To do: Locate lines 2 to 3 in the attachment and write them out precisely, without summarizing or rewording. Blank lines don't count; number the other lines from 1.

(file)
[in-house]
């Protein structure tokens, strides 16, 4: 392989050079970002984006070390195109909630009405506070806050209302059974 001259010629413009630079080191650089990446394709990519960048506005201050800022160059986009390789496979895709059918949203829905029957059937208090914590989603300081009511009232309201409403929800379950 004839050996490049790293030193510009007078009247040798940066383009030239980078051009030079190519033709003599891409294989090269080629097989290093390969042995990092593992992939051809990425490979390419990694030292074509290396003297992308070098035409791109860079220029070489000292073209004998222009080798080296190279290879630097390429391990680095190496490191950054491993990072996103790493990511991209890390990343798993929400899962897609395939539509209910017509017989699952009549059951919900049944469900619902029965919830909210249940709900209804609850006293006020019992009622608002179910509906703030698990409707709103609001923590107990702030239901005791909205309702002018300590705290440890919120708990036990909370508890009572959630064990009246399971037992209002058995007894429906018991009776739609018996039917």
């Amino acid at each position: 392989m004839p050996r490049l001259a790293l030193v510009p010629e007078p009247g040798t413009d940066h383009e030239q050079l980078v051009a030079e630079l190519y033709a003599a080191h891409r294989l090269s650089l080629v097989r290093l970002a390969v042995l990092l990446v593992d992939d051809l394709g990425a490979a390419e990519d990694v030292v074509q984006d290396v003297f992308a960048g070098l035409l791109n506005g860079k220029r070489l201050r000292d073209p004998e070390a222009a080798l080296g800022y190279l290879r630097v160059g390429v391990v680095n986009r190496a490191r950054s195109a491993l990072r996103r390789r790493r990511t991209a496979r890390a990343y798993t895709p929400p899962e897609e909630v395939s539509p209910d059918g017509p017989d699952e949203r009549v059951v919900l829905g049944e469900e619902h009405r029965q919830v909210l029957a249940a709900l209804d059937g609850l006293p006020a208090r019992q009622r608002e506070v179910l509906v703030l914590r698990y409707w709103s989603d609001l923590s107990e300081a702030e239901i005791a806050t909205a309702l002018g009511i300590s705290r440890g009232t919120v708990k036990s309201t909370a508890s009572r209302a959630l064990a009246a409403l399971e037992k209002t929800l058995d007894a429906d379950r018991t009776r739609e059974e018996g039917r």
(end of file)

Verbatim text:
């Protein structure tokens, strides 16, 4: 392989050079970002984006070390195109909630009405506070806050209302059974 001259010629413009630079080191650089990446394709990519960048506005201050800022160059986009390789496979895709059918949203829905029957059937208090914590989603300081009511009232309201409403929800379950 004839050996490049790293030193510009007078009247040798940066383009030239980078051009030079190519033709003599891409294989090269080629097989290093390969042995990092593992992939051809990425490979390419990694030292074509290396003297992308070098035409791109860079220029070489000292073209004998222009080798080296190279290879630097390429391990680095190496490191950054491993990072996103790493990511991209890390990343798993929400899962897609395939539509209910017509017989699952009549059951919900049944469900619902029965919830909210249940709900209804609850006293006020019992009622608002179910509906703030698990409707709103609001923590107990702030239901005791909205309702002018300590705290440890919120708990036990909370508890009572959630064990009246399971037992209002058995007894429906018991009776739609018996039917």
């Amino acid at each position: 392989m004839p050996r490049l001259a790293l030193v510009p010629e007078p009247g040798t413009d940066h383009e030239q050079l980078v051009a030079e630079l190519y033709a003599a080191h891409r294989l090269s650089l080629v097989r290093l970002a390969v042995l990092l990446v593992d992939d051809l394709g990425a490979a390419e990519d990694v030292v074509q984006d290396v003297f992308a960048g070098l035409l791109n506005g860079k220029r070489l201050r000292d073209p004998e070390a222009a080798l080296g800022y190279l290879r630097v160059g390429v391990v680095n986009r190496a490191r950054s195109a491993l990072r996103r390789r790493r990511t991209a496979r890390a990343y798993t895709p929400p899962e897609e909630v395939s539509p209910d059918g017509p017989d699952e949203r009549v059951v919900l829905g049944e469900e619902h009405r029965q919830v909210l029957a249940a709900l209804d059937g609850l006293p006020a208090r019992q009622r608002e506070v179910l509906v703030l914590r698990y409707w709103s989603d609001l923590s107990e300081a702030e239901i005791a806050t909205a309702l002018g009511i300590s705290r440890g009232t919120v708990k036990s309201t909370a508890s009572r209302a959630l064990a009246a409403l399971e037992k209002t929800l058995d007894a429906d379950r018991t009776r739609e059974e018996g039917r």